Clusters of marijuana use in the United States
Bobashev, G., & Anthony, J. C. (1998). Clusters of marijuana use in the United States. American Journal of Epidemiology, 148(12), 1168-1174.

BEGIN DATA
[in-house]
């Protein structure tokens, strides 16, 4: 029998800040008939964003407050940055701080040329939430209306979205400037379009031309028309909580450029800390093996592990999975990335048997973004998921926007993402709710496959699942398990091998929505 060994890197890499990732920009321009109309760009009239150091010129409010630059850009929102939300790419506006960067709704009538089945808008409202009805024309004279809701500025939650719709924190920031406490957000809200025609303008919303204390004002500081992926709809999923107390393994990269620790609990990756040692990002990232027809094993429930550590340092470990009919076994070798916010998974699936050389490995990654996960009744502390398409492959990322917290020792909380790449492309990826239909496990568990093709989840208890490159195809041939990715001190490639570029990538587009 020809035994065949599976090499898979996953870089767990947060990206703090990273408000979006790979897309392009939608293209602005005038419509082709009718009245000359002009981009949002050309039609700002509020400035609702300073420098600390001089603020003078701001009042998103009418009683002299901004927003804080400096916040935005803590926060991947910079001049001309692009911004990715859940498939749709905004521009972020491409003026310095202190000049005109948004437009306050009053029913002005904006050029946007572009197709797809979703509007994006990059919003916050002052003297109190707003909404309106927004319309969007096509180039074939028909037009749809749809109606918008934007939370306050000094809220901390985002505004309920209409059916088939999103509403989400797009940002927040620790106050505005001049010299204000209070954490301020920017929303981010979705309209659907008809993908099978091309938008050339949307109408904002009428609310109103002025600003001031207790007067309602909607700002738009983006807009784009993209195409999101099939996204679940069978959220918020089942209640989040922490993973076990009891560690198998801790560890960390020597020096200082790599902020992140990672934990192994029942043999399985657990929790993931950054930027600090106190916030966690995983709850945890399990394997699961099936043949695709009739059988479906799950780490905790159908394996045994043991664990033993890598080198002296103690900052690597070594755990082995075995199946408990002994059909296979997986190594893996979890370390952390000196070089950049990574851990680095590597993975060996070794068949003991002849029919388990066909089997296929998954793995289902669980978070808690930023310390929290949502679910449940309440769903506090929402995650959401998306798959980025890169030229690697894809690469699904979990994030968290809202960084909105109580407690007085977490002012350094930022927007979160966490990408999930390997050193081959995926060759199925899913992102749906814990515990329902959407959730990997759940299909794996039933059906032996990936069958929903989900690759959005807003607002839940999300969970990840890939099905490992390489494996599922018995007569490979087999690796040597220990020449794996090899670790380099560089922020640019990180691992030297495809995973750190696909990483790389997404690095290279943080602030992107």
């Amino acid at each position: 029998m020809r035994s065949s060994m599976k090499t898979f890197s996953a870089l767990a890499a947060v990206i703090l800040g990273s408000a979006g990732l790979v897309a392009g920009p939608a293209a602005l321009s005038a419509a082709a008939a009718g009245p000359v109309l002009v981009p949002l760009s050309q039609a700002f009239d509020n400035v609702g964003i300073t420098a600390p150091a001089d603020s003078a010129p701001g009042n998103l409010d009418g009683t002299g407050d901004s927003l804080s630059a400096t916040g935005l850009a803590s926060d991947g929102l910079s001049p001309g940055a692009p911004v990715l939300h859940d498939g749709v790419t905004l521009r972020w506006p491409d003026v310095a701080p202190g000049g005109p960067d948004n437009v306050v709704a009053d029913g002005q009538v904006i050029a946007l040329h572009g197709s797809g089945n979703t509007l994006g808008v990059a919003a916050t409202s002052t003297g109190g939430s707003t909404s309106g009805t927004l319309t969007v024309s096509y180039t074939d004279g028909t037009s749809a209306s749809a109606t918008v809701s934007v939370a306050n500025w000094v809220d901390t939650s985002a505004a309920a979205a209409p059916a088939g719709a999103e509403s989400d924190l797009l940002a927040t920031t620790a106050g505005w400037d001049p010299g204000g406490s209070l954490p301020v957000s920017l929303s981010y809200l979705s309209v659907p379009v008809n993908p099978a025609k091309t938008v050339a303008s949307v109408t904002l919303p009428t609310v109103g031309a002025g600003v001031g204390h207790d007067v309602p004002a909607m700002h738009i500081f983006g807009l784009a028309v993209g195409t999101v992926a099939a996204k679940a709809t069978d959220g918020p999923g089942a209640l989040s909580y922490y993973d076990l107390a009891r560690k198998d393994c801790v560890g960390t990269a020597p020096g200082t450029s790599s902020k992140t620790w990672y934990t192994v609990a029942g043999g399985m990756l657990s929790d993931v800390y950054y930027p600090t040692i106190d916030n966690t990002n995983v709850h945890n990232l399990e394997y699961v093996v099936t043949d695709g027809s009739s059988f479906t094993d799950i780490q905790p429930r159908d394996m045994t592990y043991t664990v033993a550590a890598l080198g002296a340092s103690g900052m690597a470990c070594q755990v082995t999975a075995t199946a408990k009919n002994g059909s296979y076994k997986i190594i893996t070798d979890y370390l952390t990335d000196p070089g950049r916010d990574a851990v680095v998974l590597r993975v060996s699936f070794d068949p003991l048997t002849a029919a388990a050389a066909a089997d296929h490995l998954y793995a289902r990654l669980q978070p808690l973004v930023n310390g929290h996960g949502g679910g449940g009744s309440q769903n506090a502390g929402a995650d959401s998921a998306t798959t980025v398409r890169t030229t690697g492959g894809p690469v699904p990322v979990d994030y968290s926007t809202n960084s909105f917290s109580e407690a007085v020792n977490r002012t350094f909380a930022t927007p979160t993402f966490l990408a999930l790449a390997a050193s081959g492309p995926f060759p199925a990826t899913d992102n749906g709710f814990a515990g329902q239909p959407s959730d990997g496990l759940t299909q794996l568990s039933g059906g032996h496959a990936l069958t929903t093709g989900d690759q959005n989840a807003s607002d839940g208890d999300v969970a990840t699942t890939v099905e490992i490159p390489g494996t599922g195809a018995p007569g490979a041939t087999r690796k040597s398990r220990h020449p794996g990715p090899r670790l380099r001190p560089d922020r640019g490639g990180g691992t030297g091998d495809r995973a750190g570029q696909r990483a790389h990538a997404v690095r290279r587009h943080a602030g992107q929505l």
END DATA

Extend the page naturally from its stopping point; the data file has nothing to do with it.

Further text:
In this study, the authors test for and estimate the clustering of marijuana use within United States neighborhoods, making use of data from annual nationally representative household sample surveys conducted during the period 1990–1995. A recently developed statistical method, alternating logistic regression, was used to quantify the clustering of marijuana users in neighborhoods. The resulting estimates of pairwise odds ratios ranged from 1.3 (95% confidence interval 1.22–1.42) for the lifetime history of marijuana use to 2.0 (95% confidence interval 1.6–2.6) for recent sharing of marijuana from one person to another. Exploratory analysis showed a slight decrease of clustering effects after adjustment for individual–level covariates: age, sex, race, education, annual family income, and history of tobacco use. Nevertheless, the main factors that account for clustering remain to be determined. Alternating logistic regression provided useful estimates of marijuana use clustering and can be used to estimate clustering of the other drug-related behavior, including sharing of needle injection equipment and other human immunodeficiency virus risk behaviors. As a form of multilevel analysis, the alternating logistic regression can accommodate shared, community-level characteristics that might influence drug taking (e.g., collective efficacy), as well as individual-level covariates, such as age and sex.